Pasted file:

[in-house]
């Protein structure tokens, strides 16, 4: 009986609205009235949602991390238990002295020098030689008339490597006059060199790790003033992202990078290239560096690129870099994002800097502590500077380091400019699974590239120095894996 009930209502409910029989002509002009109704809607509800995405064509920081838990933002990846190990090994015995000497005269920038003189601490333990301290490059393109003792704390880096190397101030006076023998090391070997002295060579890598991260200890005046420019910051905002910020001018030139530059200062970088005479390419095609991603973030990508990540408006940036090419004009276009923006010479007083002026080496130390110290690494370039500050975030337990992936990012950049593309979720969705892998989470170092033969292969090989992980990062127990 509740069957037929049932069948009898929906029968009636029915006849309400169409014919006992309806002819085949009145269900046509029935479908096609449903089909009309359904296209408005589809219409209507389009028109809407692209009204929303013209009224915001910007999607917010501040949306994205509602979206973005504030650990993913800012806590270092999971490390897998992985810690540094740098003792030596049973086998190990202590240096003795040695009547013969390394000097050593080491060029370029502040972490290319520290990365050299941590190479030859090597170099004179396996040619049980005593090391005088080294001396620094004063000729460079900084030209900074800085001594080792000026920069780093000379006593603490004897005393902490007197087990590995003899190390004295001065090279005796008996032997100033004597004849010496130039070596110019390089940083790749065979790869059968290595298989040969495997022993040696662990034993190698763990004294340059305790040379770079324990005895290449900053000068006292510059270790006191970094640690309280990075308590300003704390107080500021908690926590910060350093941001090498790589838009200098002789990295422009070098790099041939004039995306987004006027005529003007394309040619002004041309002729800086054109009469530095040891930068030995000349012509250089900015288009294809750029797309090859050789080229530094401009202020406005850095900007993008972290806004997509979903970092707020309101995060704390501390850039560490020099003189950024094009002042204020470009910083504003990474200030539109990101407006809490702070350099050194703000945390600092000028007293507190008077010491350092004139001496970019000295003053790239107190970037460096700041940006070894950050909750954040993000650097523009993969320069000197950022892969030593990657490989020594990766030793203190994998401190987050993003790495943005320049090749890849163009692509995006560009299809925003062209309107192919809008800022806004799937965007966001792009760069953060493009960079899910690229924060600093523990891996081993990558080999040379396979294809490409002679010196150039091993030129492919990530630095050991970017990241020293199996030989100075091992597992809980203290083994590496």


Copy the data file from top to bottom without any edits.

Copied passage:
[in-house]
């Protein structure tokens, strides 16, 4: 009986609205009235949602991390238990002295020098030689008339490597006059060199790790003033992202990078290239560096690129870099994002800097502590500077380091400019699974590239120095894996 009930209502409910029989002509002009109704809607509800995405064509920081838990933002990846190990090994015995000497005269920038003189601490333990301290490059393109003792704390880096190397101030006076023998090391070997002295060579890598991260200890005046420019910051905002910020001018030139530059200062970088005479390419095609991603973030990508990540408006940036090419004009276009923006010479007083002026080496130390110290690494370039500050975030337990992936990012950049593309979720969705892998989470170092033969292969090989992980990062127990 509740069957037929049932069948009898929906029968009636029915006849309400169409014919006992309806002819085949009145269900046509029935479908096609449903089909009309359904296209408005589809219409209507389009028109809407692209009204929303013209009224915001910007999607917010501040949306994205509602979206973005504030650990993913800012806590270092999971490390897998992985810690540094740098003792030596049973086998190990202590240096003795040695009547013969390394000097050593080491060029370029502040972490290319520290990365050299941590190479030859090597170099004179396996040619049980005593090391005088080294001396620094004063000729460079900084030209900074800085001594080792000026920069780093000379006593603490004897005393902490007197087990590995003899190390004295001065090279005796008996032997100033004597004849010496130039070596110019390089940083790749065979790869059968290595298989040969495997022993040696662990034993190698763990004294340059305790040379770079324990005895290449900053000068006292510059270790006191970094640690309280990075308590300003704390107080500021908690926590910060350093941001090498790589838009200098002789990295422009070098790099041939004039995306987004006027005529003007394309040619002004041309002729800086054109009469530095040891930068030995000349012509250089900015288009294809750029797309090859050789080229530094401009202020406005850095900007993008972290806004997509979903970092707020309101995060704390501390850039560490020099003189950024094009002042204020470009910083504003990474200030539109990101407006809490702070350099050194703000945390600092000028007293507190008077010491350092004139001496970019000295003053790239107190970037460096700041940006070894950050909750954040993000650097523009993969320069000197950022892969030593990657490989020594990766030793203190994998401190987050993003790495943005320049090749890849163009692509995006560009299809925003062209309107192919809008800022806004799937965007966001792009760069953060493009960079899910690229924060600093523990891996081993990558080999040379396979294809490409002679010196150039091993030129492919990530630095050991970017990241020293199996030989100075091992597992809980203290083994590496």